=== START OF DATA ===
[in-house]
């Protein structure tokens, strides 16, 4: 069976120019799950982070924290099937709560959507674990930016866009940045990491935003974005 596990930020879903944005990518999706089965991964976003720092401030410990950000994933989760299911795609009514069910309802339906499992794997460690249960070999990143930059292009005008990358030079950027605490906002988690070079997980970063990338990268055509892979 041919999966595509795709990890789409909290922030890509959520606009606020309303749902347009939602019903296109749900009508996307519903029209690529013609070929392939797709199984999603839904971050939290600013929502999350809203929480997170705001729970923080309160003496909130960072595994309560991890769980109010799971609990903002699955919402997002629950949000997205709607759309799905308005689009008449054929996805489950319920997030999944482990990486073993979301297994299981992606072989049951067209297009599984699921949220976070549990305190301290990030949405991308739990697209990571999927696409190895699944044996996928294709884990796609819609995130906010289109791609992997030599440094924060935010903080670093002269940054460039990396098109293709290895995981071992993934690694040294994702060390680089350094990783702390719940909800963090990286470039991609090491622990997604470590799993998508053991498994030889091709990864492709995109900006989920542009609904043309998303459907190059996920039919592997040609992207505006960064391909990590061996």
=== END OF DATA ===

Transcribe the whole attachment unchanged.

[in-house]
């Protein structure tokens, strides 16, 4: 069976120019799950982070924290099937709560959507674990930016866009940045990491935003974005 596990930020879903944005990518999706089965991964976003720092401030410990950000994933989760299911795609009514069910309802339906499992794997460690249960070999990143930059292009005008990358030079950027605490906002988690070079997980970063990338990268055509892979 041919999966595509795709990890789409909290922030890509959520606009606020309303749902347009939602019903296109749900009508996307519903029209690529013609070929392939797709199984999603839904971050939290600013929502999350809203929480997170705001729970923080309160003496909130960072595994309560991890769980109010799971609990903002699955919402997002629950949000997205709607759309799905308005689009008449054929996805489950319920997030999944482990990486073993979301297994299981992606072989049951067209297009599984699921949220976070549990305190301290990030949405991308739990697209990571999927696409190895699944044996996928294709884990796609819609995130906010289109791609992997030599440094924060935010903080670093002269940054460039990396098109293709290895995981071992993934690694040294994702060390680089350094990783702390719940909800963090990286470039991609090491622990997604470590799993998508053991498994030889091709990864492709995109900006989920542009609904043309998303459907190059996920039919592997040609992207505006960064391909990590061996």